After burning for more than a week, a wildfire in Greenbrier County is now 100 percent contained.
Called the “South Fire,” the blaze broke out at about 8:45, Monday night, November 21, in the Monongahela National Forest on Greenbrier Mountain, north of the South Boundary Trail and east of Anthony Creek. Because there are no roads into the area, firefighters could not began the initial attack until the following day.
Around 2 p.m., Tuesday, the fire was observed heading eastward toward the small community of Anthony. However, natural barriers, such as a ridge line and the Greenbrier River, separated the community from the blaze, said National Forest Service District Ranger Rondi Fischer, who coordinated the initial attack and asked for additional firefighters and equipment to be dispatched to combat the blaze, including a 20-person hand crew, several fire engines and support staff. The U.S. forest service brought in a helicopter to help fight the fire by dropping buckets of water on the affected area.
By Wednesday afternoon, the fire had grown from 60 acres to 175 acres, more than doubling in size, and on Thanksgiving Day, the wildfire grew to a total of 248 acres. Fortunately, weather intervened bringing two days of steady rains that helped saturate the area and quell the flames.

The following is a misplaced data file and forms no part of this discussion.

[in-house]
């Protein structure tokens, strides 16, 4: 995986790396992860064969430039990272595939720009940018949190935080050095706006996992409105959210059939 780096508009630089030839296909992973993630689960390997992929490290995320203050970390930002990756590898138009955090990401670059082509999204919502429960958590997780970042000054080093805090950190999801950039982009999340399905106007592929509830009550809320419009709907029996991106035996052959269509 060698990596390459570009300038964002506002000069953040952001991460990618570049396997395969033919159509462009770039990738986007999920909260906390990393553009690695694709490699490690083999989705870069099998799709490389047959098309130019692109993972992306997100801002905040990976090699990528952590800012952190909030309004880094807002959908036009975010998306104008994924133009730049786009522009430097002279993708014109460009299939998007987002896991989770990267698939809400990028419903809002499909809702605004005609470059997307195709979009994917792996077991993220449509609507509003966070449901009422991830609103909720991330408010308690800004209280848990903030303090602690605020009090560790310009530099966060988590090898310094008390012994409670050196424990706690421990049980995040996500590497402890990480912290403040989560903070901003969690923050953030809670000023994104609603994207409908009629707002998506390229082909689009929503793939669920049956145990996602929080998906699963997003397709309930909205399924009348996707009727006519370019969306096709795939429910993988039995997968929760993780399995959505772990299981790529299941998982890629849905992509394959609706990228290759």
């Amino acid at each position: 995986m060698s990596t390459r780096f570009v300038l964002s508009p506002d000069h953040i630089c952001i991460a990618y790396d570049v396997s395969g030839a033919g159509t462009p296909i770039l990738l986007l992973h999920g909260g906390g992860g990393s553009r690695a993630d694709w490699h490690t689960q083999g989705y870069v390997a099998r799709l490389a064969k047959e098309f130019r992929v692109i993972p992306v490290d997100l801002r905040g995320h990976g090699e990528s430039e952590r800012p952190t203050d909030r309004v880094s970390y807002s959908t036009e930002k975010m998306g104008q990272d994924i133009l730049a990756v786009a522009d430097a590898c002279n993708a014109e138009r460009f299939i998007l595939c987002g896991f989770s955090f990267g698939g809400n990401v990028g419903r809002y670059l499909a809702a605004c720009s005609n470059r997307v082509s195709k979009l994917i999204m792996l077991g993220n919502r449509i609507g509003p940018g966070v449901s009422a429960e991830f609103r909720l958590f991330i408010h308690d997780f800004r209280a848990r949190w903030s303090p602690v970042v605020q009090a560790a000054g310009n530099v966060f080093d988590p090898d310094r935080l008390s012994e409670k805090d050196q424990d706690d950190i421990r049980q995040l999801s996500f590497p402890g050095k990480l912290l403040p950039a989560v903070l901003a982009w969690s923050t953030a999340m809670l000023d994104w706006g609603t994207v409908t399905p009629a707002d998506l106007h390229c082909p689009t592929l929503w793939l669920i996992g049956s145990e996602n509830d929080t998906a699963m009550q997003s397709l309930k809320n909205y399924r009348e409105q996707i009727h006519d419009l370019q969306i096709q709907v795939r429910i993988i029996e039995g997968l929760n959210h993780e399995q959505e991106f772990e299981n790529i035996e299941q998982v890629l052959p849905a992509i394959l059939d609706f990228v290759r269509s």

“The rain we have experienced the last two days has made a positive impact on our efforts to put this fire out,” said Brett Gore, South Fire Incident Commander.
According to Terry Walter, Forest Fire Management Officer and Forest Service Incident Commander, there remains no eminent threat to structures. “Hunters and other Forest visitors are still advised to avoid this area for their own safety;” says Walter. This being deer season, Fischer is asking hunters to be extra careful when using fire, including camp fires. “Never leave a fire until you know it is out,” she said.
The cause of the brush fire is still under investigation and a federal investigator was called in. Fire crews have been sent home or reassigned to other wildfires in the southeast.